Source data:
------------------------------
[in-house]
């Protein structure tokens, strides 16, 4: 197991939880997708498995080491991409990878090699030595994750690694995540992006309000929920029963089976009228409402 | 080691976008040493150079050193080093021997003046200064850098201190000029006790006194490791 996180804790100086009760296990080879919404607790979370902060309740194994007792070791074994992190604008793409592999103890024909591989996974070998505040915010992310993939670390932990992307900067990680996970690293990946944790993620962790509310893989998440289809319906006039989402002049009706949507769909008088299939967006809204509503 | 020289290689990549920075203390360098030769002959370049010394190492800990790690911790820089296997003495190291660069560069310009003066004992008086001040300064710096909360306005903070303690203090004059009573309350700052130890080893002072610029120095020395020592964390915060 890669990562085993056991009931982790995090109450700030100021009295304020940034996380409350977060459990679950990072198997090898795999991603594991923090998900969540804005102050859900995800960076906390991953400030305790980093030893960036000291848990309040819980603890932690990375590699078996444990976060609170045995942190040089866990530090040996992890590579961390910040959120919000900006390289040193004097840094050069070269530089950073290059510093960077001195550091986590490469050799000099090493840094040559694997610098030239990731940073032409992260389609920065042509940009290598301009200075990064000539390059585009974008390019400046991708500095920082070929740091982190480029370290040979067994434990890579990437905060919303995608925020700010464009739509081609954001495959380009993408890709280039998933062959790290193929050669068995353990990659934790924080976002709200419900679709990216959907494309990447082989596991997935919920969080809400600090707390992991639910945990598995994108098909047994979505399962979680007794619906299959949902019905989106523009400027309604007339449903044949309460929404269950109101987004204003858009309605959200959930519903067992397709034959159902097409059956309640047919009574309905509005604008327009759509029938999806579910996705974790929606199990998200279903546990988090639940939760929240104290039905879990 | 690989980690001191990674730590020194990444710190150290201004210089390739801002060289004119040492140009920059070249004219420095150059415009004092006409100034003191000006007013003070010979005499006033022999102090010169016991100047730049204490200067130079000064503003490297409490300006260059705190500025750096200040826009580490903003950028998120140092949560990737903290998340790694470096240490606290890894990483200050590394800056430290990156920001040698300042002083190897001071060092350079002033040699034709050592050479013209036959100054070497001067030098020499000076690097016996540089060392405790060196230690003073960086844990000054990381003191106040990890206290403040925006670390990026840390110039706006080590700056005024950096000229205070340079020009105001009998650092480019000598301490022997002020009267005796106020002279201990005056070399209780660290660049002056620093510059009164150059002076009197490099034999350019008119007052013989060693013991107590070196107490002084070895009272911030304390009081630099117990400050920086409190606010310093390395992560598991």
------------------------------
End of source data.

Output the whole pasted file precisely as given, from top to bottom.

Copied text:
[in-house]
């Protein structure tokens, strides 16, 4: 197991939880997708498995080491991409990878090699030595994750690694995540992006309000929920029963089976009228409402 | 080691976008040493150079050193080093021997003046200064850098201190000029006790006194490791 996180804790100086009760296990080879919404607790979370902060309740194994007792070791074994992190604008793409592999103890024909591989996974070998505040915010992310993939670390932990992307900067990680996970690293990946944790993620962790509310893989998440289809319906006039989402002049009706949507769909008088299939967006809204509503 | 020289290689990549920075203390360098030769002959370049010394190492800990790690911790820089296997003495190291660069560069310009003066004992008086001040300064710096909360306005903070303690203090004059009573309350700052130890080893002072610029120095020395020592964390915060 890669990562085993056991009931982790995090109450700030100021009295304020940034996380409350977060459990679950990072198997090898795999991603594991923090998900969540804005102050859900995800960076906390991953400030305790980093030893960036000291848990309040819980603890932690990375590699078996444990976060609170045995942190040089866990530090040996992890590579961390910040959120919000900006390289040193004097840094050069070269530089950073290059510093960077001195550091986590490469050799000099090493840094040559694997610098030239990731940073032409992260389609920065042509940009290598301009200075990064000539390059585009974008390019400046991708500095920082070929740091982190480029370290040979067994434990890579990437905060919303995608925020700010464009739509081609954001495959380009993408890709280039998933062959790290193929050669068995353990990659934790924080976002709200419900679709990216959907494309990447082989596991997935919920969080809400600090707390992991639910945990598995994108098909047994979505399962979680007794619906299959949902019905989106523009400027309604007339449903044949309460929404269950109101987004204003858009309605959200959930519903067992397709034959159902097409059956309640047919009574309905509005604008327009759509029938999806579910996705974790929606199990998200279903546990988090639940939760929240104290039905879990 | 690989980690001191990674730590020194990444710190150290201004210089390739801002060289004119040492140009920059070249004219420095150059415009004092006409100034003191000006007013003070010979005499006033022999102090010169016991100047730049204490200067130079000064503003490297409490300006260059705190500025750096200040826009580490903003950028998120140092949560990737903290998340790694470096240490606290890894990483200050590394800056430290990156920001040698300042002083190897001071060092350079002033040699034709050592050479013209036959100054070497001067030098020499000076690097016996540089060392405790060196230690003073960086844990000054990381003191106040990890206290403040925006670390990026840390110039706006080590700056005024950096000229205070340079020009105001009998650092480019000598301490022997002020009267005796106020002279201990005056070399209780660290660049002056620093510059009164150059002076009197490099034999350019008119007052013989060693013991107590070196107490002084070895009272911030304390009081630099117990400050920086409190606010310093390395992560598991």